What the ell?

Typical Atlantic Canadian suburban ell configurations.

What is an ell?  It is an extension often attached to the back or a side of a building at a right angle.  Historically, it was sometimes written as “L” because of the footprint that is configured in connection with the main body of the building; although it appears as though it more often produced a “T” configuration.

An ell generally has the appearance of being an addition but it would be a mistake to assume as much.  By the 1840s, the ell was such a valued architectural arrangement that house plans commonly called for its inclusion.  But why design something that looks like an afterthought?  The reasons are manifold.

One reason why an ell might exist is a matter of scale.  Having an extension at the back of a structure permitted a more or less standard, or even modest, scale of façade in building a house.  For the sake of style and aesthetics a house of a certain frontage often required a corresponding depth.  As well, the gable end of a house was generally shorter than the side under the sloped roof.  All the dimensions were important – even height demanded a proper proportion with length and width.  Symmetry too, in many cases, was not to be violated.  Roof pitch had to be considered.  With such constraints, how was a builder to accommodate a large family without scaling the house plans up to a proportion that was, well – out of all proportion?  The answer was… to build an ell.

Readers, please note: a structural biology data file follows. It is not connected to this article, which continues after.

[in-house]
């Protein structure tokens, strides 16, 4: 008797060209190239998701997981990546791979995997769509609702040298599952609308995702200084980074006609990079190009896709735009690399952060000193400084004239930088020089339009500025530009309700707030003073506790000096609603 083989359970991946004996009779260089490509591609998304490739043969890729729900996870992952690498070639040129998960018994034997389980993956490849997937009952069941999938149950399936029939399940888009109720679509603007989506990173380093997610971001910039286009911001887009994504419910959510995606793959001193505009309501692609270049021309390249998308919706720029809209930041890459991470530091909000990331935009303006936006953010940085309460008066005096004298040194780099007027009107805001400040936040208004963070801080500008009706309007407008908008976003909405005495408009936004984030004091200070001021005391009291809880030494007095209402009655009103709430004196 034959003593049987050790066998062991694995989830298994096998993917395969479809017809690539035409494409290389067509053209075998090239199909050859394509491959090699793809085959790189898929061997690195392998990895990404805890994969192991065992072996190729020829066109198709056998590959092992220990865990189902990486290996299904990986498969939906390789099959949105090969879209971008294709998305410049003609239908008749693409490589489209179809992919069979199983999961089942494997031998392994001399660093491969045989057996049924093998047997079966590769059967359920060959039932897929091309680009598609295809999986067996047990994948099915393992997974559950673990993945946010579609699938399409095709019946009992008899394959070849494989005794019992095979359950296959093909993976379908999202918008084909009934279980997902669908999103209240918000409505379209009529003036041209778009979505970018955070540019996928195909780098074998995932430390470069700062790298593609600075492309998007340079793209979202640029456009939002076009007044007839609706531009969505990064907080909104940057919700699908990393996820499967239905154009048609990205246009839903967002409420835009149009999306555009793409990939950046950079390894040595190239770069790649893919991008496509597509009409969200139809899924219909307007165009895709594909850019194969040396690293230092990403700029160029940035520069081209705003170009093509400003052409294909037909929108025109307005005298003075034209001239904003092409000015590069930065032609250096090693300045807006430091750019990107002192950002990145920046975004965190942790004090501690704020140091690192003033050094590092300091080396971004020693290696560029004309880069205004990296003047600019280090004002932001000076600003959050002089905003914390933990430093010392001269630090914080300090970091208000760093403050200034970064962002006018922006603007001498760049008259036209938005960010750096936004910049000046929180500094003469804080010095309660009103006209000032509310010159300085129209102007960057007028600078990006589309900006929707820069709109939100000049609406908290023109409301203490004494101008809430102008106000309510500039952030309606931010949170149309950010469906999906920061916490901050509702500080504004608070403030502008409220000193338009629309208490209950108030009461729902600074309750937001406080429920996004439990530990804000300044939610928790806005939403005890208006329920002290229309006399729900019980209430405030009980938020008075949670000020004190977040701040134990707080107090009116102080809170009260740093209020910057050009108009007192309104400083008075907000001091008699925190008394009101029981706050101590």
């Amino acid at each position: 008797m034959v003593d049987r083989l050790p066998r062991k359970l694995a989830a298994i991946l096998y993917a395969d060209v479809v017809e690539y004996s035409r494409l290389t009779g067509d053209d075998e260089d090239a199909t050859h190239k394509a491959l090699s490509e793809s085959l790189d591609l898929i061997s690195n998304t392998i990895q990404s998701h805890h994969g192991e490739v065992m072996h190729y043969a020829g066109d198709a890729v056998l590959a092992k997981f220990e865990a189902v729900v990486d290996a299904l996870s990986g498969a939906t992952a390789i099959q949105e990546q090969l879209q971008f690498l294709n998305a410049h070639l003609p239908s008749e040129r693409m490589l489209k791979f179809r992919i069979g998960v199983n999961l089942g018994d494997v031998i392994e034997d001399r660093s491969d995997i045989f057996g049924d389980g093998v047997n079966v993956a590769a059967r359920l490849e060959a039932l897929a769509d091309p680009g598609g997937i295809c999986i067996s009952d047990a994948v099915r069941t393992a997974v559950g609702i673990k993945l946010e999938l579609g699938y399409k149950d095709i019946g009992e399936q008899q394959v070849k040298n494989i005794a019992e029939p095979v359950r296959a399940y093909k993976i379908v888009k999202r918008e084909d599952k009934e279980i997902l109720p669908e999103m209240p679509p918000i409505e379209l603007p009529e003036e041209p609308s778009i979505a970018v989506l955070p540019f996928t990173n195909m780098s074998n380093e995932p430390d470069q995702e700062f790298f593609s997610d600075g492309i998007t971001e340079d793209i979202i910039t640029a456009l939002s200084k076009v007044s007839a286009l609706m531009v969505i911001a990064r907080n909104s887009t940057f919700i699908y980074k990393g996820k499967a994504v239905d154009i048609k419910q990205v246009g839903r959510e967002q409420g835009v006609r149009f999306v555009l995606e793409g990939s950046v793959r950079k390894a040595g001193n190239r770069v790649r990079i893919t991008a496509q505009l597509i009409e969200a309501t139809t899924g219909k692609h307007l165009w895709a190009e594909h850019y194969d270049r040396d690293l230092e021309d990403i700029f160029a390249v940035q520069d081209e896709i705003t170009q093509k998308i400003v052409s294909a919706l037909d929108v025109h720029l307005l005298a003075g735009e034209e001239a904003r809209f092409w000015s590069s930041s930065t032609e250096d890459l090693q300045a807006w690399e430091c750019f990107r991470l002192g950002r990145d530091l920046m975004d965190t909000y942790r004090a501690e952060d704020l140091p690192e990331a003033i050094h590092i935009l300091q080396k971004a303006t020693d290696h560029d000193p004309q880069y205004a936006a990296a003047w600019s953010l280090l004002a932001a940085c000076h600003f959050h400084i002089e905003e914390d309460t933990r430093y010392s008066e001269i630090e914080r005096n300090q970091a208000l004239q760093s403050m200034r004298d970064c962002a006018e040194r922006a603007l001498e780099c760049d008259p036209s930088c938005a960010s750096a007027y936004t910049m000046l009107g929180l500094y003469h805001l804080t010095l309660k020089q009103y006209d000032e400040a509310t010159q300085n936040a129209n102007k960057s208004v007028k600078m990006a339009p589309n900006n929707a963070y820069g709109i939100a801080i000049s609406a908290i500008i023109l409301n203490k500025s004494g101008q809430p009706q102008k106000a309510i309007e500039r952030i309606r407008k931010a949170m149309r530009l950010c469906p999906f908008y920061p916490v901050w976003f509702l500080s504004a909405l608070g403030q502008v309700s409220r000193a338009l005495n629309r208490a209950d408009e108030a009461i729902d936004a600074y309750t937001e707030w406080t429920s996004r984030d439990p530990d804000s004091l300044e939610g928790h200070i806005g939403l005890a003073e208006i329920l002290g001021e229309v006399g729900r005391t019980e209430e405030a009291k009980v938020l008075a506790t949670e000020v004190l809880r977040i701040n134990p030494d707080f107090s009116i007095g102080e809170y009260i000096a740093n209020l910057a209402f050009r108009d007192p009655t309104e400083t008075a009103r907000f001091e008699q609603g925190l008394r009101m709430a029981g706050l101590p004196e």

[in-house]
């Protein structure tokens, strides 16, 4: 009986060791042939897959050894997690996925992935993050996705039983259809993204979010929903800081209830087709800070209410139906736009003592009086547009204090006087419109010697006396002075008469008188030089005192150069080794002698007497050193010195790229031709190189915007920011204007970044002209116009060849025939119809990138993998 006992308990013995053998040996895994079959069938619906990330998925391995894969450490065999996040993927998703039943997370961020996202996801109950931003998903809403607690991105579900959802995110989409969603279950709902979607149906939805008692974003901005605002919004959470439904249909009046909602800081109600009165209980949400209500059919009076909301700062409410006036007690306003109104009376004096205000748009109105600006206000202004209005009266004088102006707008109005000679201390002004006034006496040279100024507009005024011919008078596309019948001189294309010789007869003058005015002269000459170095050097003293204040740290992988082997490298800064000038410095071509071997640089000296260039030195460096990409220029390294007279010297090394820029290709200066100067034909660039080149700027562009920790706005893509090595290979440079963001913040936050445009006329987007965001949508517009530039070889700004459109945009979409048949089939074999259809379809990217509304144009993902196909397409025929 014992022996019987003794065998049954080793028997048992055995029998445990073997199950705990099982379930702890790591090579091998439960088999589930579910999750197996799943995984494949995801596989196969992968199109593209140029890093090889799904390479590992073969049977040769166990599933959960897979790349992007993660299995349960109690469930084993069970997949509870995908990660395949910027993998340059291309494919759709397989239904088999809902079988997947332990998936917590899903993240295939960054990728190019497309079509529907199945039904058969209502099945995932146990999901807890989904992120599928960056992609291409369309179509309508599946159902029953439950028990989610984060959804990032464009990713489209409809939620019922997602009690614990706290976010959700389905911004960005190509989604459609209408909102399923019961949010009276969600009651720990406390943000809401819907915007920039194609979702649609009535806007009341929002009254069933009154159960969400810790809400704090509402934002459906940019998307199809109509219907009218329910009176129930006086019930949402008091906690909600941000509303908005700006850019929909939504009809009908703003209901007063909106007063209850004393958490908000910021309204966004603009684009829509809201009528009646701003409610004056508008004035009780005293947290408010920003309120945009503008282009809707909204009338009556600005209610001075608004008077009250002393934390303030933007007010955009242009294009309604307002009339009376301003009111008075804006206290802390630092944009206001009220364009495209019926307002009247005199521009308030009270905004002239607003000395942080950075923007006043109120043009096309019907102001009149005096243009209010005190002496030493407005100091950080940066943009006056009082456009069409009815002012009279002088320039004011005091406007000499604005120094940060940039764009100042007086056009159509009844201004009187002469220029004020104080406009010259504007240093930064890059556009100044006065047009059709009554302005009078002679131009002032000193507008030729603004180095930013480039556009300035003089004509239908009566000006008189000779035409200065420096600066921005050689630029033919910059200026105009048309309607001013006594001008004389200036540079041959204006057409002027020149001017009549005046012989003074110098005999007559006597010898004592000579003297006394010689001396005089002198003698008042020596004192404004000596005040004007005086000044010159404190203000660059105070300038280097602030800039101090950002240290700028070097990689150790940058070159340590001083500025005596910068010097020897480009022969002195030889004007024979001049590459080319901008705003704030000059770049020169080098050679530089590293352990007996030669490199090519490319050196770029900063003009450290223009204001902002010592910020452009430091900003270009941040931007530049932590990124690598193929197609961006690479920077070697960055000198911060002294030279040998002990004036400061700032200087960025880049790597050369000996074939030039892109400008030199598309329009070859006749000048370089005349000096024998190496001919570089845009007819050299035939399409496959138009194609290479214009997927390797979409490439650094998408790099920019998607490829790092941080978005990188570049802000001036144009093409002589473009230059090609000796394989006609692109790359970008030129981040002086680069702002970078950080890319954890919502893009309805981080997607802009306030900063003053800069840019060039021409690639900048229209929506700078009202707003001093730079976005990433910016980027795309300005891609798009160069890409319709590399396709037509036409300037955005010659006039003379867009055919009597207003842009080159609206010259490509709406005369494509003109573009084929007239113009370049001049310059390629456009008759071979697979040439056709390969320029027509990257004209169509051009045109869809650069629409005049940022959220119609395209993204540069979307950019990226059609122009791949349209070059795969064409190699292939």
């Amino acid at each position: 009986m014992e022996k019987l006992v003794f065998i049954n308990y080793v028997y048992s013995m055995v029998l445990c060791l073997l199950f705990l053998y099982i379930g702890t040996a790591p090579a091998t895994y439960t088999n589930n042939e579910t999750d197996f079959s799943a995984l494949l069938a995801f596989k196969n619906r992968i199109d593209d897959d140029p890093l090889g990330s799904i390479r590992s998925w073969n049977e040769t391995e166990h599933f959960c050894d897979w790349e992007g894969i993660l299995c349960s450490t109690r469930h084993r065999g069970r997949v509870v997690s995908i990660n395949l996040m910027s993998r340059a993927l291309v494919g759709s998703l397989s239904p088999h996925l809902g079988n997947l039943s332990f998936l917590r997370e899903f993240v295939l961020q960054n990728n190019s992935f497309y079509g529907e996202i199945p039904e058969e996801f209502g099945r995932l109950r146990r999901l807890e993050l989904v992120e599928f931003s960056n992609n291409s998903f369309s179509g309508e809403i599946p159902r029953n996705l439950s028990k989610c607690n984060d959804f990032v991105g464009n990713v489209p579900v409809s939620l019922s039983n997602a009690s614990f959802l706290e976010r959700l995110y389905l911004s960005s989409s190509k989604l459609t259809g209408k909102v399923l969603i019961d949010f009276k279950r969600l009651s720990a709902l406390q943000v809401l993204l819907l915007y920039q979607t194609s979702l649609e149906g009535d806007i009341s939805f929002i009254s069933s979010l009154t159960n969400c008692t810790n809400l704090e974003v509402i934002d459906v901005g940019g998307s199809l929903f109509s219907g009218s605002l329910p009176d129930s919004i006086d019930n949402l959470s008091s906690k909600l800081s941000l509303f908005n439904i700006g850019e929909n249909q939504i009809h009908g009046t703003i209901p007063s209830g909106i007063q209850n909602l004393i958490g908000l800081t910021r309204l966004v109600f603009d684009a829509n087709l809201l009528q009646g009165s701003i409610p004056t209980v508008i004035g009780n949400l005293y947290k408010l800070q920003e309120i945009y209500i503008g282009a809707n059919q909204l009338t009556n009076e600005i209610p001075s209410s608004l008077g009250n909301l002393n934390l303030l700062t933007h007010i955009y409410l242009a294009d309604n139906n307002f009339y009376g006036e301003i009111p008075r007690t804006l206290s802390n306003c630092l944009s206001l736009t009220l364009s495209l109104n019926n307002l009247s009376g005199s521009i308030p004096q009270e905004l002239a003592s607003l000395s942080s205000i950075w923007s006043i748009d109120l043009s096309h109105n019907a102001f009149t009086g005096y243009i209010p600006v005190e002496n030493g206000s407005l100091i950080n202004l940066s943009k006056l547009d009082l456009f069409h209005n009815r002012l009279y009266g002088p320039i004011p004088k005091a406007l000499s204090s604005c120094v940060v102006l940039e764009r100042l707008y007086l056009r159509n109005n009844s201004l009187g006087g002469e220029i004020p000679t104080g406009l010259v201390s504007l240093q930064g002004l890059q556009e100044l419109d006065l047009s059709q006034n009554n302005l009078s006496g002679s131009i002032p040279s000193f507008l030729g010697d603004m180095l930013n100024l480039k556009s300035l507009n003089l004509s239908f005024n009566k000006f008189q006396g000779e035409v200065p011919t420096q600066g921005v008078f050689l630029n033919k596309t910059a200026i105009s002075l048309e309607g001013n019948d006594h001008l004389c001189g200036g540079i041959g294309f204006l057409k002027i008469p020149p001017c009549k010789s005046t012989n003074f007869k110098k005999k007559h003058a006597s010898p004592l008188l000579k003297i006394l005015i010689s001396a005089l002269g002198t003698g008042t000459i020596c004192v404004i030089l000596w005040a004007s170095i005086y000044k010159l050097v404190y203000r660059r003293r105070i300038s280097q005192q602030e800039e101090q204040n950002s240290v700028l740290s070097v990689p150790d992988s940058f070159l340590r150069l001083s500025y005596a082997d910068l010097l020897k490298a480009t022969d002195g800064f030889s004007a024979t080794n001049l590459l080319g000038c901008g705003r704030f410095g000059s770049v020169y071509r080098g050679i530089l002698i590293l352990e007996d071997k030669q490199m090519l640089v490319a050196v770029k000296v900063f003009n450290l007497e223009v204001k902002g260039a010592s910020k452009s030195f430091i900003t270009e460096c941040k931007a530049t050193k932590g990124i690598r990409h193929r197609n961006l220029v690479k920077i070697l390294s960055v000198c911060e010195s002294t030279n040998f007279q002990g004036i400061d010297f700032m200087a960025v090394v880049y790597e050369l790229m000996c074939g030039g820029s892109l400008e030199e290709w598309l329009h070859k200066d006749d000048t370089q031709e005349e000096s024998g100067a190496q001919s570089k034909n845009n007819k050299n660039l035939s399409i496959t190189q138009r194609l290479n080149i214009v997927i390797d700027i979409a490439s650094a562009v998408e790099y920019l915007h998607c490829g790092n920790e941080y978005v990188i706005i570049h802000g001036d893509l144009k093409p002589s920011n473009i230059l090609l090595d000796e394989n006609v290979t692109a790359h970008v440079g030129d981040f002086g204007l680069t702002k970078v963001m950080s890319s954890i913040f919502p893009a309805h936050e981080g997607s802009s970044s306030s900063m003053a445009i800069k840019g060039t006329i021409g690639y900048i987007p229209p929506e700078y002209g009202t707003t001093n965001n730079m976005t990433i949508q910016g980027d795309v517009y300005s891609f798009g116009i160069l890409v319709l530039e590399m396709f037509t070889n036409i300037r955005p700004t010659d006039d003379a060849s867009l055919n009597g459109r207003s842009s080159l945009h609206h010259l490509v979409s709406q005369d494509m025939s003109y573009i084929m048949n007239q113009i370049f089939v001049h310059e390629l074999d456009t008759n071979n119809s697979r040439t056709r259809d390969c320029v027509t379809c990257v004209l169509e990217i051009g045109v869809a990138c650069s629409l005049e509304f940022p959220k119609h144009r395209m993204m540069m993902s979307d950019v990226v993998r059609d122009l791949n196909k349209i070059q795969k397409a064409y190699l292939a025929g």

Another reason for an ell was fashion or something called “correct taste.”  It was agreeable to have a kitchen that was, to some extent, removed from the rest of the house.  This could be achieved with a cellar kitchen, or clever room configurations that isolated the kitchen, or with an ell.  Kitchens produced smells associated with domestic work.  Odors and gases that might emanate from a kitchen sink were considered offensive and even harmful.  It was believed that food prep smells should not be wafting through the house but be confined to the domestic work station.  Nineteenth century house descriptions indicate that kitchens were typically not even considered rooms.  They were somehow ranked just below official room status – so that both physically and conceptually the kitchen was a separate entity.

It is becoming easy to see why real estate ads of the period, generally quite brief, take care to mention this feature of ells, or back kitchens, as they were sometimes called.  It was an advantageous and therefore saleable configuration.

Isolating a kitchen also satisfied the desire to isolate domestic help.  The only other components to having domestics remain unseen were to provide them with easy access to the stairs of any connecting upper or lower floors and a service entrance.

Two house plans showing different ell configurations from Downing’s Country Houses (1850) p.78 and p104.